Patterico's Pontifications


Partners in New Jersey

Filed under: Obama,Politics — DRJ @ 11:06 pm

[Guest post by DRJ]

President Obama campaigned today for New Jersey Governor Jon Corzine and described Corzine as one of his best partners:

“In a final campaign swing on behalf of the only governor seeking re-election this fall, President Barack Obama on Sunday pitched Democratic Gov. Jon Corzine’s bid as a key component for the White House to make good on its political promises.

He’s one of the best partners I have in the White House. We work together,” Obama said. “We know our work is far from over.”

Corzine was an early Hillary supporter and the first Governor to endorse her candidacy. In addition, Corzine was one of the last Hillary supporters to switch — he only endorsed Obama after Hillary announced she was suspending her Presidential campaign.

It’s true for Democrats and Republicans, but politics makes strange bedfellows, doesn’t it?


UPDATE BY PATTERICO: From the same article we find:

A Corzine loss would be seen as a political embarrassment for the White House.

Chance of embarrassment: not bad. Not bad at all:

Chris Christie leads Jon Corzine 47-41 in PPP’s final poll of the New Jersey Governor’s race, with Chris Daggett at 11%.


Why is Newspaper Circulation Down?

Filed under: Media Bias — DRJ @ 7:14 pm

[Guest post by DRJ]

Last week, Patterico posted a chart that shows a significant decline in newspaper circulation over the past 20 years. A recent Rasmussen poll suggests a reason for some of the decline:

“A new Rasmussen Reports national telephone survey shows that 85% of U.S. voters trust their own judgment more than the average reporter when it comes to the important issues affecting the nation. Only four percent (4%) trust the average reporter more. Eleven percent (11%) aren’t sure.”

One reason people don’t trust reporters is that, when it comes to elections, they believe reporters try to slant the news to fit their political goals:

“Two-out-of-three voters (67%) say most reporters when covering a political campaign try to help the candidate they want to win. Just 21% say most reporters try to offer unbiased coverage. These findings are identical to those found throughout last fall’s presidential campaign.

Just before last November’s election, for example, 68% of voters said most reporters try to help the candidate they want to win, and 51% believed they were trying to help Democrat Barack Obama. Just seven percent (7%) thought they were trying to help his Republican opponent, John McCain.”

However, 43% of Americans view journalists favorably. This result seems inconsistent but it reminds me of polls that show people don’t generally like lawyers or members of Congress, but they nevertheless like their lawyer or Congressman.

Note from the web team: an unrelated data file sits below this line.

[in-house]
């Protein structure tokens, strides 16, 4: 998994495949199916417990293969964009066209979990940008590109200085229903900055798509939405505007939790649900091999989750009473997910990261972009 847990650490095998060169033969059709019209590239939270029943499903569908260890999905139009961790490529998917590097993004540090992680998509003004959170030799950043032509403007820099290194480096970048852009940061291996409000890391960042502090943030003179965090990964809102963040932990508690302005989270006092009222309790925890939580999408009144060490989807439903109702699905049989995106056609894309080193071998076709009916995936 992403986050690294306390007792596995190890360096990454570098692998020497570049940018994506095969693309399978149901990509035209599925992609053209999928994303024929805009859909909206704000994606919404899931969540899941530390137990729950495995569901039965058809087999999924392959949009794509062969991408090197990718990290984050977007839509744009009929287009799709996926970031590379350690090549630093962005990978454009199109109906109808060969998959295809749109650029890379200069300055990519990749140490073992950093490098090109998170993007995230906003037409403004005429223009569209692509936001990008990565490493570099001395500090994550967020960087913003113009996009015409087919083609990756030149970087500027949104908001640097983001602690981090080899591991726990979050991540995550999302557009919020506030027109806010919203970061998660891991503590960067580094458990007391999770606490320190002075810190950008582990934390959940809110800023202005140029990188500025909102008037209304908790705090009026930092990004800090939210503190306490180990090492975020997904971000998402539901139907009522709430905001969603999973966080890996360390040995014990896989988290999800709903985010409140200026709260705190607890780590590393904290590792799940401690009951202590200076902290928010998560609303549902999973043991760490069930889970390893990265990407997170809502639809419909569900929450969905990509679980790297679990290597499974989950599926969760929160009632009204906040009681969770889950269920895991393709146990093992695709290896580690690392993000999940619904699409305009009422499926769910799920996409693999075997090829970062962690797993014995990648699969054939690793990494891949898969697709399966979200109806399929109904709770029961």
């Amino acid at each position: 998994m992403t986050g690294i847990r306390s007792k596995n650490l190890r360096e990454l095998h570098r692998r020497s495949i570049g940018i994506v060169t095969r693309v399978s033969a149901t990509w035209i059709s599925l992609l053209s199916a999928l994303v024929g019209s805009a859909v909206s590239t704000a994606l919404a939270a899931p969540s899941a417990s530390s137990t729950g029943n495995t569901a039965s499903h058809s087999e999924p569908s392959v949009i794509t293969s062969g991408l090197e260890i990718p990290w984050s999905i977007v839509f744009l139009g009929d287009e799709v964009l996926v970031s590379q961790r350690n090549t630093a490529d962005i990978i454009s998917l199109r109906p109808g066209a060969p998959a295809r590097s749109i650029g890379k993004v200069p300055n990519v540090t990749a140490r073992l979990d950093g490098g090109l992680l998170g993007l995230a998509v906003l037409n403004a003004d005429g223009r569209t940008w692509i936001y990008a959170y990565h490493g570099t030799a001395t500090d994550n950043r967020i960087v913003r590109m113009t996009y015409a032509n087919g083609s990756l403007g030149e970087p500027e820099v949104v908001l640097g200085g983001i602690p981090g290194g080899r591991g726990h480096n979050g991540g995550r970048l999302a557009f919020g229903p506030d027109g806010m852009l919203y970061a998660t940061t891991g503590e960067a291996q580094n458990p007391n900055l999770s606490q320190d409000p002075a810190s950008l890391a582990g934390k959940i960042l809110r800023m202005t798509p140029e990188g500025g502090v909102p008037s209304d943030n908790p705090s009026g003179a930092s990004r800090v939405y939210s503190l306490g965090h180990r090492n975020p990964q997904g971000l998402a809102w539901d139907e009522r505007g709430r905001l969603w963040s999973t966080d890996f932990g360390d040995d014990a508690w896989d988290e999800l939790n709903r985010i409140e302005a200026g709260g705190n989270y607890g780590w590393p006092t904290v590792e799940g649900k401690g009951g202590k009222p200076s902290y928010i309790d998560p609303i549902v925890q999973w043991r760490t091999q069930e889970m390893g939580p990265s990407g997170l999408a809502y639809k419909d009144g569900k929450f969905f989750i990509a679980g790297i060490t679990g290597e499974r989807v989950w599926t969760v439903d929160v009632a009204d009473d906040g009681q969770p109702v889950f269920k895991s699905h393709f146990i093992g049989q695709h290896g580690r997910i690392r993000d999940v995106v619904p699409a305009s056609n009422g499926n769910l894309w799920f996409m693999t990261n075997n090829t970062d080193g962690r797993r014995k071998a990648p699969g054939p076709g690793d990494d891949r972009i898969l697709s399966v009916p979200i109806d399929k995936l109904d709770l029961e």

Chicago Property Taxes

Filed under: Government,Politics — DRJ @ 5:45 pm

[Guest post by DRJ]

TaxProf Blog notices something fishy in Chicago — “property taxes in Chicago have increased an average of 9.6% this year” but not for some well-known politicians:

  • Barack Obama: 1.0% increase [Edit: But see JVW’s comment here.]
  • Alexi Giannoulias (Illinois Treasurer): 1.0%
  • Richard Daley (Chicago Mayor): 3.5%
  • Rahm Emanuel (President Obama’s Chief of Staff): 3.7%
  • Lisa Madigan (Illinois Attorney General): 4.4%
  • Dan Hynes (Illinois Comptroller): 4.9%
  • At least it’s easy to spot the Chicago pecking order.

    — DRJ

    “We’ll Never Forget You, Brent”

    Filed under: Sports — DRJ @ 5:39 pm

    [Guest post by DRJ]

    It’s not easy to be a Packer fan during this Favre-less season:

    “The Packers legend was roundly booed by fans in his first return to Lambeau Field since the acrimonious split he had with the team (and its fans) last year. While some in the crowd politely applauded [Brett] Favre when he came out for warm-ups, went to midfield for the coin toss and took his first snaps from under center, the vast majority of fans showered Favre with boos.
    Among the best anti-Favre items seen at the game were the Fedro-Favre sign [pictured at the link], a t-shirts with “True Legends Don’t Wear Purple” written in green, a poster that said “We’ll Never Forget You, Brent” and a banner flying behind a plane reading “Retire 4 Good.”

    And people think politics is harsh.

    — DRJ

    A Woman’s Nation

    Filed under: Dog Trainer,Political Correctness — DRJ @ 5:14 pm

    [Guest post by DRJ]

    California recently hosted an extravagant Women’s Conference that is all about women changing the world:

    “Under the direction of First Lady Maria Shriver, last week’s conference was a two-day extravaganza, a Technicolor version of the event of old. Much of the focus was “The Shriver Report,” a collaboration between Shriver and a Washington think-tank, which declared two weeks ago that we have become “a woman’s nation.”

    But the heart of the conference occurred at lunch on Day 2, when Shriver, her voice breaking, for the first time publicly reflected on her mother’s recent death. Her words brought thousands to tears in a silent arena.

    It was hard to imagine the same personal scene at a conference of men. But that was part of the point, for the theme of the conference might well have been: We still want to change the world. We just want to do it on our terms.
    In her report, Shriver declared the battle of the sexes to be over, replaced by negotiation. Translation: In all the difficult decisions of daily life, the things that get us from here to there, much still needs to be worked out.”

    Apart from the fact I wouldn’t waste my time attending a conference where the highlight is crying, this sounds like an excuse to whine about how hard women have it and that men don’t do enough to help them … with a dash of we’re so helpless or fragile thrown in.